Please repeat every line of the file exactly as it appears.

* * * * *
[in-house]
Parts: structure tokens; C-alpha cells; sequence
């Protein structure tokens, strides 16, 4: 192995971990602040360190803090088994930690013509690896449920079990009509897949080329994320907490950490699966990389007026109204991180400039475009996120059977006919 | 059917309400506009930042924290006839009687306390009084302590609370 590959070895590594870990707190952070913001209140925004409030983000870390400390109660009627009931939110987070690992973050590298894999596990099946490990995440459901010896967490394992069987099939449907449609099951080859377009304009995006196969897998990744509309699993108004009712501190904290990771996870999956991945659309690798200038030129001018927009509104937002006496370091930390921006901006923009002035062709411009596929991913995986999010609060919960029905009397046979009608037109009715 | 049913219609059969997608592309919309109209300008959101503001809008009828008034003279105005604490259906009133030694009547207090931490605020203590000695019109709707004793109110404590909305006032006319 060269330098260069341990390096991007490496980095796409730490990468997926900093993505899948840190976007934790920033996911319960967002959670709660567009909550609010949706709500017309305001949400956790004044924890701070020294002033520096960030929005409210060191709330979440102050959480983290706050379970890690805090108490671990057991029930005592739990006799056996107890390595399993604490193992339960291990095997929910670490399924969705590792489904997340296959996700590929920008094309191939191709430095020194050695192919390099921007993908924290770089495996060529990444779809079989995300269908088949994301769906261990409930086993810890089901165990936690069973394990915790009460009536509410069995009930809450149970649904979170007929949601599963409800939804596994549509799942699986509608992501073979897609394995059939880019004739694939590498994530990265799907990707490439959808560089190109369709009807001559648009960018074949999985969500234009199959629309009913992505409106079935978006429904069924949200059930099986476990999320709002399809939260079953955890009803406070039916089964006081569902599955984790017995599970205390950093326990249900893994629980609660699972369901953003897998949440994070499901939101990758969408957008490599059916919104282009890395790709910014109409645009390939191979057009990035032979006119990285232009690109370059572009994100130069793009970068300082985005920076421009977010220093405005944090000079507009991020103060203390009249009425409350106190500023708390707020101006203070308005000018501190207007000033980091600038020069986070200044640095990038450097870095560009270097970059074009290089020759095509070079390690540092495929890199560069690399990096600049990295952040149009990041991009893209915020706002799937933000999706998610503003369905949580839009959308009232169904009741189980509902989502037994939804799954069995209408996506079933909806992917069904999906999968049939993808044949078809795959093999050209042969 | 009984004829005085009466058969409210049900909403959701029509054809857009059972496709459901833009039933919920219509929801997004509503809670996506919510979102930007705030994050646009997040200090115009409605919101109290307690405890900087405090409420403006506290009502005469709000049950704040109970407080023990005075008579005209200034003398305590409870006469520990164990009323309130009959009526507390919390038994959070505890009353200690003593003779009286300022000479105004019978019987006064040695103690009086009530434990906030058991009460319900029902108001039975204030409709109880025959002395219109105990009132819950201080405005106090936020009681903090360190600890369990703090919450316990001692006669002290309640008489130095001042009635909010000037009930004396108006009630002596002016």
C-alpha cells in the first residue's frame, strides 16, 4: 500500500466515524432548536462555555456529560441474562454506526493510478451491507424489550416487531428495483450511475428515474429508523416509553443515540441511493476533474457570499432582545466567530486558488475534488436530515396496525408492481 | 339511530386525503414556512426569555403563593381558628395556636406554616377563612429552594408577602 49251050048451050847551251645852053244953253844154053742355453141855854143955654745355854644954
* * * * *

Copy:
[in-house]
Parts: structure tokens; C-alpha cells; sequence
């Protein structure tokens, strides 16, 4: 192995971990602040360190803090088994930690013509690896449920079990009509897949080329994320907490950490699966990389007026109204991180400039475009996120059977006919 | 059917309400506009930042924290006839009687306390009084302590609370 590959070895590594870990707190952070913001209140925004409030983000870390400390109660009627009931939110987070690992973050590298894999596990099946490990995440459901010896967490394992069987099939449907449609099951080859377009304009995006196969897998990744509309699993108004009712501190904290990771996870999956991945659309690798200038030129001018927009509104937002006496370091930390921006901006923009002035062709411009596929991913995986999010609060919960029905009397046979009608037109009715 | 049913219609059969997608592309919309109209300008959101503001809008009828008034003279105005604490259906009133030694009547207090931490605020203590000695019109709707004793109110404590909305006032006319 060269330098260069341990390096991007490496980095796409730490990468997926900093993505899948840190976007934790920033996911319960967002959670709660567009909550609010949706709500017309305001949400956790004044924890701070020294002033520096960030929005409210060191709330979440102050959480983290706050379970890690805090108490671990057991029930005592739990006799056996107890390595399993604490193992339960291990095997929910670490399924969705590792489904997340296959996700590929920008094309191939191709430095020194050695192919390099921007993908924290770089495996060529990444779809079989995300269908088949994301769906261990409930086993810890089901165990936690069973394990915790009460009536509410069995009930809450149970649904979170007929949601599963409800939804596994549509799942699986509608992501073979897609394995059939880019004739694939590498994530990265799907990707490439959808560089190109369709009807001559648009960018074949999985969500234009199959629309009913992505409106079935978006429904069924949200059930099986476990999320709002399809939260079953955890009803406070039916089964006081569902599955984790017995599970205390950093326990249900893994629980609660699972369901953003897998949440994070499901939101990758969408957008490599059916919104282009890395790709910014109409645009390939191979057009990035032979006119990285232009690109370059572009994100130069793009970068300082985005920076421009977010220093405005944090000079507009991020103060203390009249009425409350106190500023708390707020101006203070308005000018501190207007000033980091600038020069986070200044640095990038450097870095560009270097970059074009290089020759095509070079390690540092495929890199560069690399990096600049990295952040149009990041991009893209915020706002799937933000999706998610503003369905949580839009959308009232169904009741189980509902989502037994939804799954069995209408996506079933909806992917069904999906999968049939993808044949078809795959093999050209042969 | 009984004829005085009466058969409210049900909403959701029509054809857009059972496709459901833009039933919920219509929801997004509503809670996506919510979102930007705030994050646009997040200090115009409605919101109290307690405890900087405090409420403006506290009502005469709000049950704040109970407080023990005075008579005209200034003398305590409870006469520990164990009323309130009959009526507390919390038994959070505890009353200690003593003779009286300022000479105004019978019987006064040695103690009086009530434990906030058991009460319900029902108001039975204030409709109880025959002395219109105990009132819950201080405005106090936020009681903090360190600890369990703090919450316990001692006669002290309640008489130095001042009635909010000037009930004396108006009630002596002016």
C-alpha cells in the first residue's frame, strides 16, 4: 500500500466515524432548536462555555456529560441474562454506526493510478451491507424489550416487531428495483450511475428515474429508523416509553443515540441511493476533474457570499432582545466567530486558488475534488436530515396496525408492481 | 339511530386525503414556512426569555403563593381558628395556636406554616377563612429552594408577602 49251050048451050847551251645852053244953253844154053742355453141855854143955654745355854644954